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"On the evening of May 13, 1861, General Benjamin Butler and 1,000 Union soldiers arrived at Baltimore's Camden Street Station by train. Under the cover of a thunderstorm, they fortified Federal Hill to ensure the city of Baltimore remained under Union control, after the Pratt Street Riot less than a month earlier."
Doris M. Johnson Project: We Had a Job to Do: Marylanders at Home and Abroad during World War II, 2008-2009
The Doris M. Johnson Project: We Had a Job to Do: Marylanders at Home and Abroad During World War II was a joint endeavor of the Maryland Historical Society and Doris M. Johnson High School in Baltimore. Students from the high school conducted research for the interviews through the MdHS’s Student Research Center for History (SeaRCH), utilizing the primary source material on WW II contained within collection. The project coincided with and complemented “Maryland Veterans of World War II,” an exhibition held at the Maryland Historical Society through 2009.
The goal of the project was to introduce the students involved to World War II’s “impact on the peoples and institutions of Maryland.” Students wrote essays on different aspects of Maryland’s role in World War II and conducted 11 oral histories with Maryland veterans of the Army’s 29th Division, Merchant Mariners and Tuskegee Airmen. There is also a group interview with members of the American Rosie the Riveter Association. Please visit the project inventory for a summary of topics discussed for each interview.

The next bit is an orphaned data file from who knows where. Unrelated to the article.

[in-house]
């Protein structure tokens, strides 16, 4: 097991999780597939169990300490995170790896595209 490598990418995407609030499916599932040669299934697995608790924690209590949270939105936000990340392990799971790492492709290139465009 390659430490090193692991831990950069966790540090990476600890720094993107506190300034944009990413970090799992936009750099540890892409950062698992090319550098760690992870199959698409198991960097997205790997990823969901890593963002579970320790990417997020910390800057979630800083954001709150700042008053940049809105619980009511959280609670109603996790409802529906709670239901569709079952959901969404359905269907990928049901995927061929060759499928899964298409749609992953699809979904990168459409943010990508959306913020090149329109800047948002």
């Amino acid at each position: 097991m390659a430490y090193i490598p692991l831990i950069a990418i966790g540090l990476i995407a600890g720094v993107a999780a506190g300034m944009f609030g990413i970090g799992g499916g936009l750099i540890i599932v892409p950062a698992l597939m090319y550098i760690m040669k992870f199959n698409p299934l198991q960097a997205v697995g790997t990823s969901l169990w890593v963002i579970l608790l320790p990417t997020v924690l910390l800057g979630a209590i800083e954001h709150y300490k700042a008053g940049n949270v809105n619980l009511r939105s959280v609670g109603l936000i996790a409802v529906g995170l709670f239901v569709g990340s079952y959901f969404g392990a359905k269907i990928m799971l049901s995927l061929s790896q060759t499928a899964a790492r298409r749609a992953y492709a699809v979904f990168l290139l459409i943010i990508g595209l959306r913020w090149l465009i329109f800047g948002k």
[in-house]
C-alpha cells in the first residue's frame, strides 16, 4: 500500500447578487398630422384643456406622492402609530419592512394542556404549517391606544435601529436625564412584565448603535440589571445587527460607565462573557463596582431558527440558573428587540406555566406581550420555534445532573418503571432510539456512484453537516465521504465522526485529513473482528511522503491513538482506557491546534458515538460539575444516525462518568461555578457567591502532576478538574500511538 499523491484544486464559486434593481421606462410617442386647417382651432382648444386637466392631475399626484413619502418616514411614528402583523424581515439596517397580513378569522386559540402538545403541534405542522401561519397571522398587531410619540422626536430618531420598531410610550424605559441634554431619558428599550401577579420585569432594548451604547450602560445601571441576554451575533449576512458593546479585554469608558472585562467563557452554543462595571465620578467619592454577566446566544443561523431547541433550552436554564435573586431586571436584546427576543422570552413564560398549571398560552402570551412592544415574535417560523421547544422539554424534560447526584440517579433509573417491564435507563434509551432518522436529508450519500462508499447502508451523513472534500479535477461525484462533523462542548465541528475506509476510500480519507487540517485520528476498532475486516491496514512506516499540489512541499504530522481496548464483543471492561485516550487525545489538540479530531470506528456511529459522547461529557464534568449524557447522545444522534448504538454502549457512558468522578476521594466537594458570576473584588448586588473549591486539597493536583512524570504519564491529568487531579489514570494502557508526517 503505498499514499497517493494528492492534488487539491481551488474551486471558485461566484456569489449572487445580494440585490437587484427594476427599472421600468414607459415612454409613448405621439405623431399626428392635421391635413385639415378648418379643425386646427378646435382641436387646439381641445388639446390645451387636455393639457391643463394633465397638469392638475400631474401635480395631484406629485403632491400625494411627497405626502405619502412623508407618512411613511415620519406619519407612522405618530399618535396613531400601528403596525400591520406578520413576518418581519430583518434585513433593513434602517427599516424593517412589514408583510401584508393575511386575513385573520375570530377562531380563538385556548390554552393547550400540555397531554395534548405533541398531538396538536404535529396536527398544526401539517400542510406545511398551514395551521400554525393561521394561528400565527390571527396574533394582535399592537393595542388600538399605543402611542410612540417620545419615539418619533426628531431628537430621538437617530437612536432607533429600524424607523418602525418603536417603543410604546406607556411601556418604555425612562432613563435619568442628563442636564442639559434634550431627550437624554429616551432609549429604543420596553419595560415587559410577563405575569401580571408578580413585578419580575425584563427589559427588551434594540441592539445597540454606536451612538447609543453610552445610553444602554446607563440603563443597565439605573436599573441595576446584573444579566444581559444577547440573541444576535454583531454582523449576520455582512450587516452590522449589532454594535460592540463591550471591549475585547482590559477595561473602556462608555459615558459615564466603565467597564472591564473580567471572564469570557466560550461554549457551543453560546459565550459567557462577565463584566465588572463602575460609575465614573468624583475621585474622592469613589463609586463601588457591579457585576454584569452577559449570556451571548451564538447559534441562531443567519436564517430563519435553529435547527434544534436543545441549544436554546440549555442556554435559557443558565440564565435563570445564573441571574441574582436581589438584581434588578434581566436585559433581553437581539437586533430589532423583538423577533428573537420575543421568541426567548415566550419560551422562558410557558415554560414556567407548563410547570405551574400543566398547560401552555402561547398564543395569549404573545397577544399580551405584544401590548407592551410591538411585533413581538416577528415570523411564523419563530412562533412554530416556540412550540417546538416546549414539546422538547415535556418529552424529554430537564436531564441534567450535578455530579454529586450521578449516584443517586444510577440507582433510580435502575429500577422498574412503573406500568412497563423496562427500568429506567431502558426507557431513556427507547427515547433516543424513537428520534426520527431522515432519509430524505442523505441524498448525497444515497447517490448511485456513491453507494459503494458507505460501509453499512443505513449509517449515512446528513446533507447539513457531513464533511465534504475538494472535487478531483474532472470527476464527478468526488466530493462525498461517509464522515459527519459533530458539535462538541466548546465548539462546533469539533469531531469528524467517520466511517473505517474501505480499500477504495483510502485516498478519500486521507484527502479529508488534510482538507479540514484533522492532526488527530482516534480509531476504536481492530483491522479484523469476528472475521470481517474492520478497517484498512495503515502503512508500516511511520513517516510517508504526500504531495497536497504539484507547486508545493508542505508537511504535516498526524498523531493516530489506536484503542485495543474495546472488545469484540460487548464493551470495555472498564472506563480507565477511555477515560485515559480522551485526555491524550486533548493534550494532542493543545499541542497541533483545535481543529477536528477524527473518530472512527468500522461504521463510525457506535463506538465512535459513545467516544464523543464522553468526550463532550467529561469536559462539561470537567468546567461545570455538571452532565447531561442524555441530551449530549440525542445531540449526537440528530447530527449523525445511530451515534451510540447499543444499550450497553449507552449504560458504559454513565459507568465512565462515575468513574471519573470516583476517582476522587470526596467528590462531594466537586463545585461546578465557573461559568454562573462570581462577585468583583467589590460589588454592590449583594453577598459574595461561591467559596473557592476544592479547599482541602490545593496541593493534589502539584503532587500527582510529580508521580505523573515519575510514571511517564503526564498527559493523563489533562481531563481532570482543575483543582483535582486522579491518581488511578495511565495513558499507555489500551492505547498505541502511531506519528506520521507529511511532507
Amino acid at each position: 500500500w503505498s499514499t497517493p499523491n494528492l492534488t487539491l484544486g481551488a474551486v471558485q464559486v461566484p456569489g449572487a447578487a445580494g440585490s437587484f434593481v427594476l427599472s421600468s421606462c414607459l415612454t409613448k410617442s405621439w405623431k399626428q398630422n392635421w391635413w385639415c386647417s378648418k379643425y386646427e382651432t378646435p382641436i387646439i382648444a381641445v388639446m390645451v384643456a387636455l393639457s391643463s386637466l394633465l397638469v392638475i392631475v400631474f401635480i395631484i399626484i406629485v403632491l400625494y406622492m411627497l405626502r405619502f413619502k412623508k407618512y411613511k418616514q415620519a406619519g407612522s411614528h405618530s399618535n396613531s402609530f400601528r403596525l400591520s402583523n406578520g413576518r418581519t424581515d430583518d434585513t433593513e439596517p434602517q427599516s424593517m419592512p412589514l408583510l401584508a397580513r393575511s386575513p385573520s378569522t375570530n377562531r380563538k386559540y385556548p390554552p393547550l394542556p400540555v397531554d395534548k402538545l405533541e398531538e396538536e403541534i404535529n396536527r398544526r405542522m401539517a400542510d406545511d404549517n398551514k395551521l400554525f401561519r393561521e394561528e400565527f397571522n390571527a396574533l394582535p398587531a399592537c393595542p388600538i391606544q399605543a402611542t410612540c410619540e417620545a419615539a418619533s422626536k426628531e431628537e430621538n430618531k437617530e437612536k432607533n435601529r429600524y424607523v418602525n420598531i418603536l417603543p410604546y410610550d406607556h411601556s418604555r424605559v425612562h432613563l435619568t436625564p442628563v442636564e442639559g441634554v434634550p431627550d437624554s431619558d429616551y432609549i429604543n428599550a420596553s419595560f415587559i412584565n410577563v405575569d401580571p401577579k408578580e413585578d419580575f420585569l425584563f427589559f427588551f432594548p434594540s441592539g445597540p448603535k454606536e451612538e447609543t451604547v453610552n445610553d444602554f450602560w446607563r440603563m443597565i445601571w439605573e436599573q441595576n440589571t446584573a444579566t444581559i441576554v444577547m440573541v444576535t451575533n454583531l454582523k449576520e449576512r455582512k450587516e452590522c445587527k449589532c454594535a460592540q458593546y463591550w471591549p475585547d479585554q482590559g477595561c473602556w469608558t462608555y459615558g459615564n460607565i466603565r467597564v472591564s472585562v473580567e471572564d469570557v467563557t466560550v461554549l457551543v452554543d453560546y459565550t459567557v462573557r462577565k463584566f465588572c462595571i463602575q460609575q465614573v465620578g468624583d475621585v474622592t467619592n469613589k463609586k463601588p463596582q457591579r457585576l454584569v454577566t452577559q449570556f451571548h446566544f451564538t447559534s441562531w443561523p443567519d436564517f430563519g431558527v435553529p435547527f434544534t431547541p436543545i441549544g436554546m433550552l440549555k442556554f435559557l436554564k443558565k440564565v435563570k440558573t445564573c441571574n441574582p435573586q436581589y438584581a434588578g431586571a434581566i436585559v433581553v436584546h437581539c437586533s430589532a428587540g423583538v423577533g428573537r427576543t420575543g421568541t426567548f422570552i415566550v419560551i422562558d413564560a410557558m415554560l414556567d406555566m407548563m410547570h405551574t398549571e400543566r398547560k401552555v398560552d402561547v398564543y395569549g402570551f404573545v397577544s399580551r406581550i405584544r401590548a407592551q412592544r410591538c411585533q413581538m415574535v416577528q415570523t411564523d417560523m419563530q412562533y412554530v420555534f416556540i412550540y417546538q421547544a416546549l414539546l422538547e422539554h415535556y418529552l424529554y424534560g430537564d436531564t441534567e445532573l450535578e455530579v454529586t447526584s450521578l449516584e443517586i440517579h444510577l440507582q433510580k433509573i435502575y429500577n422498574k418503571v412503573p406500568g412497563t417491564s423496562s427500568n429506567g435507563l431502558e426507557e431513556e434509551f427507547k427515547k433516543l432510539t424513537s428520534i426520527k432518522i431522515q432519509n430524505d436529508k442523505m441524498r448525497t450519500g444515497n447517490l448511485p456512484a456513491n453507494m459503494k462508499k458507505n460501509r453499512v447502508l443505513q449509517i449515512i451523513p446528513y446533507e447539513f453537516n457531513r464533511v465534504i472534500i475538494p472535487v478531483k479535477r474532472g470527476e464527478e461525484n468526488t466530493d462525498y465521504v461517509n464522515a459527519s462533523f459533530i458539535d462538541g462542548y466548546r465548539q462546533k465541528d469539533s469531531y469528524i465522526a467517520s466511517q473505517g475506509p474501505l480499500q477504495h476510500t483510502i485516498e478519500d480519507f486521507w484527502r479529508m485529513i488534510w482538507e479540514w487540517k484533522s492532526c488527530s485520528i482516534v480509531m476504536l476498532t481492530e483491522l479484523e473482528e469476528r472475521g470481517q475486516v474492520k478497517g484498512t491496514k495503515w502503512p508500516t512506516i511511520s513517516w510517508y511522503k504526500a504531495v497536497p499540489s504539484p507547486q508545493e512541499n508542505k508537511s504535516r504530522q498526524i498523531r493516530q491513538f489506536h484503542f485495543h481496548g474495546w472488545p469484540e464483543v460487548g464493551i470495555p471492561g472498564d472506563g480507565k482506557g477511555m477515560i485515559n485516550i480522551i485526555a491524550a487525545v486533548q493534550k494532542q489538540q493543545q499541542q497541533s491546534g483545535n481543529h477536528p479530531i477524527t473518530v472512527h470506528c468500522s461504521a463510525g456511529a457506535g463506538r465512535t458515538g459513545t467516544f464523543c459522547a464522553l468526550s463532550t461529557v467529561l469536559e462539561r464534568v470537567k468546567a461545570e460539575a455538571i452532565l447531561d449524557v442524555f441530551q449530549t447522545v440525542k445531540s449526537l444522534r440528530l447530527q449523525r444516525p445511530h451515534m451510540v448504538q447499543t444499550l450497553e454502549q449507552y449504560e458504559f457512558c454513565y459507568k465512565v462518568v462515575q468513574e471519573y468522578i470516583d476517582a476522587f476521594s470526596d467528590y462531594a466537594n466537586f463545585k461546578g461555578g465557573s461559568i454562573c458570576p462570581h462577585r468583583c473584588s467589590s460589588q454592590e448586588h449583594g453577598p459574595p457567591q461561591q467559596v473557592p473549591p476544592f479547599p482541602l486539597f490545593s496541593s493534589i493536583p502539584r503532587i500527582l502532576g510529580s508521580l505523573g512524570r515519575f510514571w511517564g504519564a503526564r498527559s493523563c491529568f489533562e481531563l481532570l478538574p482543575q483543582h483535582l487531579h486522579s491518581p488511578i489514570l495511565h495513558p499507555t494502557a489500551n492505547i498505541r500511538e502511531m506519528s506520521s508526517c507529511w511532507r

The collection also contains one of the last interviews with historian and activist Howard Zinn before he passed away in January of 2010. Mr. Zinn, best known for his book A People’s History of the Unites States, discusses his experiences as a bombardier during World War 2 as well as his anti-war activism during the Vietnam War. Specific topics discussed relating to Maryland include: Mr. Zinn's relationship with Phillip and Daniel Berrigan, the Baltimore Four, the Catonsville Nine, Viva House and Jonah House. Mr. Zinn’s interview is also part of the Doris M. Johnson Project: Vietnam War Series, 2008. (This series is currently being processed and made ready for public use.)
Materials available for this project include audio and video recordings, biographical material, photographs, ephemera and other materials. Transcripts are available for 10 of the interviews. OH 9915, Victor Harvey Hodgin, Sr. has not been transcribed.
There is also a companion booklet containing 14 student research papers examining Maryland’s role during World War II from various aspects. Topics include: Maryland’s prisoner of war camps, the Glenn L. Martin Company, Aberdeen Proving Ground, civil rights activism in wartime Baltimore, and more. The booklet also contains an introduction to the project, photographs, and short biographies of the student interviewers.
To make a request to view transcripts or other materials from the Doris M. Johnson Project please contact the Special Collections Department at firstname.lastname@example.org, or speak to the Special Collections Librarian at the desk in the library.